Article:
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Khurshid S/O Shri Jamil Khan vs The State on 22 November, 2007

Delhi High Court
Khurshid S/O Shri Jamil Khan vs The State on 22 November, 2007
Author: V Gupta
Bench: V Gupta


JUDGMENT

V.B. Gupta, J.

1. This criminal revision petition is directed against the Appellate judgment and order dated 26th March, 2007 passed by Sh. Rajiv Mehra, Addl. Sessions Judge in Crl.Appl. No. 51/2006.

2. According to the prosecution story, on 31st March, 2005, petitioner along with two associates was caught red handed by the factory owner Sh. Shriniwas Jain, while they were removing the scrap material from his factory. Accordingly, petitioner was charge sheeted under Section 457 read with 380/511/34 IPC.

3. At the conclusion of the trial, the trial court convicted the petitioner as well as other co-accused persons for offence under Section 457/380/511/34 IPC and sentenced the petitioner to undergo RI for two years under Section 457 IPC and was also sentenced to undergo S.I. for one year under Sections 380/511 IPC and it was ordered that both the sentences shall run concurrently.

4. In Appeal, the conviction and sentence of the petitioner was maintained by learned Addl. Sessions Judge.

5. It has been contended by learned Counsel for the petitioner that petitioner could not engage the services of a lawyer and no legal aid was provided to the petitioner and since the petitioner was unrepresented in the trial court as well as in the Appellate Court, the trial must be held to be vitiated.

6. On the other hand, learned Counsel for the State, has fairly admitted that the petitioner had the legal right to have the services of a lawyer and there is a lapse in this case as no lawyer was provided to the petitioner.

7. Section 304 Cr.P.C., provides for legal aid to the accused at State expenses in certain cases, it reads as under:

Section 304: Legal aid to accused at State expense in certain cases.-

1) Where, in a trial before the Court of Session, the accused is not represented by a pleader, and where it appears to the Court that the accused has not sufficient means to engage a pleader, the Court shall assign a pleader for his defense at the expense of the State.

2) The High Court may, with the previous approval of the State Government make rule providing for-

a) the mode of selecting pleaders for defense under Sub-section (1);

b) the facilities to be allowed to such pleaders by the courts;

c) the fee payable to such pleaders by the Government, and generally, for carrying out the purposes of Sub-section (1).

3) The State Government may, by notification, direct that, as from such date as may be specified in the notification, the provisions of Sub-sections (1) and (2) shall apply in relation to any class of trials before other Courts in the State as they apply in relation to trials before the Courts of Session.

8. It may be pertinent to point out that Section 304 of Code of Criminal Procedure, expressly provides for legal aid to accused in certain cases. By Article 39A of the Constitution of India, directive has been added by the Constitution (42nd Amendment) Act, 1976 to provide for equal justice and free legal aid. In the decision in Suk Das and Anr. v. Union Territory of Arunachal Pradesh , it has been held that the fundamental right of free legal assistance at State cost of a person accused of an offence which may involve jeopardy to his life or personal liberty is implicit in the requirement of reasonable, fair and just procedure prescribed by Article 21 of the Constitution. It has been further held that the Court is under an obligation to inform the accused that if he is unable to engage the services of a lawyer on account of poverty or indigence he is entitled to obtain free legal services at the cost of the State and conviction of the unrepresented accused reached without so informing him has to be quashed, the trial being vitiated due to violation of his fundamental right referred to above. The decision is also an authority for the proposition that on a consideration of the circumstances of a particular case, the Court may direct that no fresh trial shall be held.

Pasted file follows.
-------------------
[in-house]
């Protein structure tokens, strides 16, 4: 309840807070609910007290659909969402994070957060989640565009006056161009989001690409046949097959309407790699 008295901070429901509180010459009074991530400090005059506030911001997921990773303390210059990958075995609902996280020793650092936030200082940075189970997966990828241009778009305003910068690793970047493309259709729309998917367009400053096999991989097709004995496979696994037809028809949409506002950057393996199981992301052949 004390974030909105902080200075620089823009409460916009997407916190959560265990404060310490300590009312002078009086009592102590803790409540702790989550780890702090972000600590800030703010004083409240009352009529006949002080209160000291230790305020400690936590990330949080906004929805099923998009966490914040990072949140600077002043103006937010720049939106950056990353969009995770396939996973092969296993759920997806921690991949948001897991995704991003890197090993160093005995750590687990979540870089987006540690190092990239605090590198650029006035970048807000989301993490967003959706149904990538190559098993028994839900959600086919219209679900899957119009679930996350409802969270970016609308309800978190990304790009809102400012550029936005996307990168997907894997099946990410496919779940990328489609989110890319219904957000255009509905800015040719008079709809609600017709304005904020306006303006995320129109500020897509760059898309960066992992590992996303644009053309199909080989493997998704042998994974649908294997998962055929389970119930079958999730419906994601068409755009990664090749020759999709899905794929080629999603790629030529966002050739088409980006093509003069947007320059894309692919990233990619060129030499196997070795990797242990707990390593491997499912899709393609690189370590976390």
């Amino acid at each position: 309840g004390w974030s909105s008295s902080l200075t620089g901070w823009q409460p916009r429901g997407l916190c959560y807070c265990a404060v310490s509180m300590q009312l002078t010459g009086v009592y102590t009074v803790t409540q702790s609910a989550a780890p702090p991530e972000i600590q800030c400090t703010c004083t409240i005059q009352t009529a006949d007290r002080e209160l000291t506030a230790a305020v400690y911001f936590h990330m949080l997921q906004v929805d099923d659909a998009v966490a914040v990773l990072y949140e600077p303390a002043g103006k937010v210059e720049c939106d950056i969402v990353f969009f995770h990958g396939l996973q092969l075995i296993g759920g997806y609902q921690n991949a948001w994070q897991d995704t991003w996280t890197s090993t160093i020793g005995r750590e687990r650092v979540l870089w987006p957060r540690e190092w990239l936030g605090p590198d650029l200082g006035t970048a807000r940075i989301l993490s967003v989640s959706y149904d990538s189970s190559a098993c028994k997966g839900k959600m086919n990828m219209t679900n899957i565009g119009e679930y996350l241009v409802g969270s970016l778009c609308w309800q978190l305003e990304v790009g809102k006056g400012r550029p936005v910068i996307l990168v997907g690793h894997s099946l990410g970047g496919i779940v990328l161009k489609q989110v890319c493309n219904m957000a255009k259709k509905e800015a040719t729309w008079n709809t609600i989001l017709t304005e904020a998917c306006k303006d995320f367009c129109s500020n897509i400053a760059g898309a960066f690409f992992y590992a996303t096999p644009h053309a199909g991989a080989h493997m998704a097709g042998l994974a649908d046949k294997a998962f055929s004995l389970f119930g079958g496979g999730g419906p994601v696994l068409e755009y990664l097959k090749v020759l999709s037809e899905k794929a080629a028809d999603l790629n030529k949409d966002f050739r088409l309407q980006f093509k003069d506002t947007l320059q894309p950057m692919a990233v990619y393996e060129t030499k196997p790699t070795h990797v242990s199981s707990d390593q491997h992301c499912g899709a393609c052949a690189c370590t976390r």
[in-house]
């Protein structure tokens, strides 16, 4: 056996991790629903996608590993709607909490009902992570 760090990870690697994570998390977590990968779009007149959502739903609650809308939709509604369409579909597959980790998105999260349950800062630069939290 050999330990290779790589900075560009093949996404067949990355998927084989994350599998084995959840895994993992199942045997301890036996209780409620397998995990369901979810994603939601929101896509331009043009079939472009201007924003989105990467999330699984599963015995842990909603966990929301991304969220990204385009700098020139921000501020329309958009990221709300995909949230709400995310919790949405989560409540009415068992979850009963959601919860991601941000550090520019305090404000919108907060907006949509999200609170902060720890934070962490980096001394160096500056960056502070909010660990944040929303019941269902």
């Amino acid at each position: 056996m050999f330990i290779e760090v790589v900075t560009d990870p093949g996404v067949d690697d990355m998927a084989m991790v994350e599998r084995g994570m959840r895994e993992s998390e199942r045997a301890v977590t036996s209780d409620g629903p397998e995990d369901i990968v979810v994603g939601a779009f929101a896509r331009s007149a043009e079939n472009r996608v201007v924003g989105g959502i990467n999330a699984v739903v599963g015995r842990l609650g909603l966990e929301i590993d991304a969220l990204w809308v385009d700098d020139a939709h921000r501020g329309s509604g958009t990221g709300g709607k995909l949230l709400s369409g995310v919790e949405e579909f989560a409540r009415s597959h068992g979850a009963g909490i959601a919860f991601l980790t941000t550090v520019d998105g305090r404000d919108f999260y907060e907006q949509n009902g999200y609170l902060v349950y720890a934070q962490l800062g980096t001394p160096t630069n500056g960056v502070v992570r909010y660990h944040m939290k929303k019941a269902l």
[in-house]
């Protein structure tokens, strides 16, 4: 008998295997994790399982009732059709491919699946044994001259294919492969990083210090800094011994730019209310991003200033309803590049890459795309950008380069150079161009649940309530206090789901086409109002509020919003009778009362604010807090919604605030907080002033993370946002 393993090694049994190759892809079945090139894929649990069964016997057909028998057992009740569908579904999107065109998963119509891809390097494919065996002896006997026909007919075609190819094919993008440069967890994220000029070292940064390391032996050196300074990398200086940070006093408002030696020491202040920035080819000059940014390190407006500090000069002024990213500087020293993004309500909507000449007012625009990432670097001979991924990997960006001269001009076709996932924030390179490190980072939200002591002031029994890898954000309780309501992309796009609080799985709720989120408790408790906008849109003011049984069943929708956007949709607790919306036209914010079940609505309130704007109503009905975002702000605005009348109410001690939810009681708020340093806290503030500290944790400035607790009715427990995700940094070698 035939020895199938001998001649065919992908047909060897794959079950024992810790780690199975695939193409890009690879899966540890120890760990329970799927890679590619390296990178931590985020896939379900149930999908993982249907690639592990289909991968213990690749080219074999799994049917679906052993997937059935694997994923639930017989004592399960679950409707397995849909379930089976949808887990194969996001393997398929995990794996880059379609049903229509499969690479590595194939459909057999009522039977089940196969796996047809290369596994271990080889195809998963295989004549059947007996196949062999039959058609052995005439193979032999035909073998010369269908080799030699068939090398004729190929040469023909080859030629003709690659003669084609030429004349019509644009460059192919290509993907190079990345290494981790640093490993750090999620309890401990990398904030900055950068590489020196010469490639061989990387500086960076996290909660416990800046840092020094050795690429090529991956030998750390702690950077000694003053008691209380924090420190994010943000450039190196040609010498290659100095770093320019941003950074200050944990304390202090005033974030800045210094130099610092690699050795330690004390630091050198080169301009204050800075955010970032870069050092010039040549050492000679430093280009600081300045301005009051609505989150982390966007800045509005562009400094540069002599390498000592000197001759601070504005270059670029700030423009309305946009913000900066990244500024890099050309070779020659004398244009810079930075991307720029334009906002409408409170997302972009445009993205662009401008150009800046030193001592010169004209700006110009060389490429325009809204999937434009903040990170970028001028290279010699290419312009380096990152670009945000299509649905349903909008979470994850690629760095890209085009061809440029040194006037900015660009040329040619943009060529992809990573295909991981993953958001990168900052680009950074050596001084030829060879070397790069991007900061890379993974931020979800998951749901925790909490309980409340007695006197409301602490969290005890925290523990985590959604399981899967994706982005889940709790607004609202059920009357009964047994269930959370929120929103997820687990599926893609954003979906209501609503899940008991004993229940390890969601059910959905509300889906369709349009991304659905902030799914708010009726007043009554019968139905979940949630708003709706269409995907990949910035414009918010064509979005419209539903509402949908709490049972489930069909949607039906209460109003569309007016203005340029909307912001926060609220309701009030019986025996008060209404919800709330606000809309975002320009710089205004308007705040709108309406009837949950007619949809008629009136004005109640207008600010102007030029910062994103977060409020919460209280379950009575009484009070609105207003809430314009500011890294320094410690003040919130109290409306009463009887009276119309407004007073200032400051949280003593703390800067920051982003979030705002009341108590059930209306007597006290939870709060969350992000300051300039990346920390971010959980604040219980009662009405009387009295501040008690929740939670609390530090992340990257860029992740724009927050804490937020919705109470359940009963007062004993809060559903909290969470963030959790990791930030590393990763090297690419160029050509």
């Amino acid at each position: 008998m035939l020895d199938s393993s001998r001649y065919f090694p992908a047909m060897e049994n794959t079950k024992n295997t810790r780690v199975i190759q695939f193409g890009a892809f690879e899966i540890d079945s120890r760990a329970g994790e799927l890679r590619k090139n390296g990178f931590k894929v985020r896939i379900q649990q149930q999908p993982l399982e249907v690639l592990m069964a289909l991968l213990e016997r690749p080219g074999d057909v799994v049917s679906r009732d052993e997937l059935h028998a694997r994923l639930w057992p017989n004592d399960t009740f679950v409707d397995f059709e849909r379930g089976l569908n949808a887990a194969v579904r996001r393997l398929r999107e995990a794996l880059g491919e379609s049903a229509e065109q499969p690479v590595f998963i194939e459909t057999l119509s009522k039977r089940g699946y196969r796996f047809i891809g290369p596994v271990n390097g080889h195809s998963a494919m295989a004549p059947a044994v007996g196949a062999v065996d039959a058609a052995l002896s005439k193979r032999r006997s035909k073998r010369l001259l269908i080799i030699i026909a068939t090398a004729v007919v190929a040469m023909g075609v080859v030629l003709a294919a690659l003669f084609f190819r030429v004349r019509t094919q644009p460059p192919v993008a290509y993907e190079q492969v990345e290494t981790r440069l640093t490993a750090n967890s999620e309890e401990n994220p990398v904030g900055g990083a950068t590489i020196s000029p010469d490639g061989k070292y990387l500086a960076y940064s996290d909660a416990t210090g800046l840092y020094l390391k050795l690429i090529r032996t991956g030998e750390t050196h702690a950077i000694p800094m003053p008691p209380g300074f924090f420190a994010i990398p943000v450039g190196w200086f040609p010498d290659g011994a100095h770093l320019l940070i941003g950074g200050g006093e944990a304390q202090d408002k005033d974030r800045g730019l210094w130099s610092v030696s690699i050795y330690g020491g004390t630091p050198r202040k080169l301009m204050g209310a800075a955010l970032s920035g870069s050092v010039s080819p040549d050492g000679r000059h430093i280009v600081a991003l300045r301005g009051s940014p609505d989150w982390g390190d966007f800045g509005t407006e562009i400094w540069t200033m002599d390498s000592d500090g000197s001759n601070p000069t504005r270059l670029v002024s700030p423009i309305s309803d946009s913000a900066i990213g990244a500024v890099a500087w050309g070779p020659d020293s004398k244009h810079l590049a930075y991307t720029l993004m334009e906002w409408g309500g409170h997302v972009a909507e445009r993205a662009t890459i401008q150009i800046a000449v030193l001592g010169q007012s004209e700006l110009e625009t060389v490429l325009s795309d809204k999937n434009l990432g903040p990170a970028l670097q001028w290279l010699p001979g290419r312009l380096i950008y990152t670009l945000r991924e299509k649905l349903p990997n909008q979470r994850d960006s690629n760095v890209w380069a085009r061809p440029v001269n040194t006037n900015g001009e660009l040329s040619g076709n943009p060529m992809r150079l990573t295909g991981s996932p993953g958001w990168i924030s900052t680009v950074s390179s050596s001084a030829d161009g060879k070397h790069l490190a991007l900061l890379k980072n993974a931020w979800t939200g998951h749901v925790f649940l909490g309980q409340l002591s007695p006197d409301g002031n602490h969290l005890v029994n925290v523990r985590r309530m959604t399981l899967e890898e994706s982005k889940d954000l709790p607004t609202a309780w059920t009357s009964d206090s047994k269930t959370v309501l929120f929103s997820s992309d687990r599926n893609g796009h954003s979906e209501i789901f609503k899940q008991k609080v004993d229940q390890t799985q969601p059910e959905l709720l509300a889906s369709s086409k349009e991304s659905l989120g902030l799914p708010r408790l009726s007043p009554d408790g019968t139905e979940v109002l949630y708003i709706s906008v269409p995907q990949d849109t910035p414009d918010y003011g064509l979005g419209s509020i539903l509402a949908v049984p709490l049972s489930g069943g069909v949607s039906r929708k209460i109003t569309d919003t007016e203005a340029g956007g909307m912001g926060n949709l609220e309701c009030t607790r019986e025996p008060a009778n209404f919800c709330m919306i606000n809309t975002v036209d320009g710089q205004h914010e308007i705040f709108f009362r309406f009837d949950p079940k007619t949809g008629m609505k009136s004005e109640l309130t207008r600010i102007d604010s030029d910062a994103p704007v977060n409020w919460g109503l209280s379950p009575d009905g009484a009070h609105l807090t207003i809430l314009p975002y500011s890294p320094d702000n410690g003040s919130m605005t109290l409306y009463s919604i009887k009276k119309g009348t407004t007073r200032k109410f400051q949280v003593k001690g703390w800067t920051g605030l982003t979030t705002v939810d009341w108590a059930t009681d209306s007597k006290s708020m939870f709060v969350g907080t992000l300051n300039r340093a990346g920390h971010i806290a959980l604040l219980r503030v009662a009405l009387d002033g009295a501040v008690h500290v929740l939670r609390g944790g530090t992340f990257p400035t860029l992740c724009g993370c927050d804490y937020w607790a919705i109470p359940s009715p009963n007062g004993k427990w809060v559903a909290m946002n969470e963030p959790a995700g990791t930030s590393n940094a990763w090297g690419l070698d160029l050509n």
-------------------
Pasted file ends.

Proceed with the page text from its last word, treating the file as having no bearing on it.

9. From the foregoing discussion, it is clear that the revision petition deserves to be allowed.

10. In this case, the petitioner is in custody since 26th March, 2007 and he has already suffered a part of the sentence. So, under the facts and circumstances of the case, it is not desirable that petitioner should be re-tried.

11. In the result, the revision petition is allowed. The petitioner’s conviction and sentences under Sections 457/380/511 and 34 IPC are set aside. It is further directed that the petitioner shall not be re-tried and he is ordered to be released forthwith, if not required in any other case.

12. Revision petition stands disposed of.

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